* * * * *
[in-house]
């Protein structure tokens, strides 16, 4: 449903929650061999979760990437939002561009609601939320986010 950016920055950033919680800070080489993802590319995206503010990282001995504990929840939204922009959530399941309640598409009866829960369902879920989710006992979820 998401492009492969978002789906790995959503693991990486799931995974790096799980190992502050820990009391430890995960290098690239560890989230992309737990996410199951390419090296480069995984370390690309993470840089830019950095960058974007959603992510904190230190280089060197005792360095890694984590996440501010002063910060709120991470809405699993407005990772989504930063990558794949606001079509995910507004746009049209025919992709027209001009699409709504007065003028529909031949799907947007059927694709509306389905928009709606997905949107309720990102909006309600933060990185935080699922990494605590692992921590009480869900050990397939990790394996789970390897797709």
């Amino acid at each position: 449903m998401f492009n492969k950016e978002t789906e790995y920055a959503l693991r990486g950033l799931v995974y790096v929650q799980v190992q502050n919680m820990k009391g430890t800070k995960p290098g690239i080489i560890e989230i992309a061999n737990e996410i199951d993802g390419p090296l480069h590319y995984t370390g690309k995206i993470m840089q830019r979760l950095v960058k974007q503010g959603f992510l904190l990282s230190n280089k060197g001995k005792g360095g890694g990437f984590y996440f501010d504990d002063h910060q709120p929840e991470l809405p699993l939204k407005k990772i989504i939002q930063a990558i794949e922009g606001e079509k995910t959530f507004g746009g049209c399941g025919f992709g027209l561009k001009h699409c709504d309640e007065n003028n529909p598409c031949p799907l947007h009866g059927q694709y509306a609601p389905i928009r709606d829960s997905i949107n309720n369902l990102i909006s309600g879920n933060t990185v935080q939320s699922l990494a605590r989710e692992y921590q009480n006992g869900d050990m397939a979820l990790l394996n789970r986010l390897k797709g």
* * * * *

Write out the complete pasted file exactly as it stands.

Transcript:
[in-house]
């Protein structure tokens, strides 16, 4: 449903929650061999979760990437939002561009609601939320986010 950016920055950033919680800070080489993802590319995206503010990282001995504990929840939204922009959530399941309640598409009866829960369902879920989710006992979820 998401492009492969978002789906790995959503693991990486799931995974790096799980190992502050820990009391430890995960290098690239560890989230992309737990996410199951390419090296480069995984370390690309993470840089830019950095960058974007959603992510904190230190280089060197005792360095890694984590996440501010002063910060709120991470809405699993407005990772989504930063990558794949606001079509995910507004746009049209025919992709027209001009699409709504007065003028529909031949799907947007059927694709509306389905928009709606997905949107309720990102909006309600933060990185935080699922990494605590692992921590009480869900050990397939990790394996789970390897797709």
């Amino acid at each position: 449903m998401f492009n492969k950016e978002t789906e790995y920055a959503l693991r990486g950033l799931v995974y790096v929650q799980v190992q502050n919680m820990k009391g430890t800070k995960p290098g690239i080489i560890e989230i992309a061999n737990e996410i199951d993802g390419p090296l480069h590319y995984t370390g690309k995206i993470m840089q830019r979760l950095v960058k974007q503010g959603f992510l904190l990282s230190n280089k060197g001995k005792g360095g890694g990437f984590y996440f501010d504990d002063h910060q709120p929840e991470l809405p699993l939204k407005k990772i989504i939002q930063a990558i794949e922009g606001e079509k995910t959530f507004g746009g049209c399941g025919f992709g027209l561009k001009h699409c709504d309640e007065n003028n529909p598409c031949p799907l947007h009866g059927q694709y509306a609601p389905i928009r709606d829960s997905i949107n309720n369902l990102i909006s309600g879920n933060t990185v935080q939320s699922l990494a605590r989710e692992y921590q009480n006992g869900d050990m397939a979820l990790l394996n789970r986010l390897k797709g």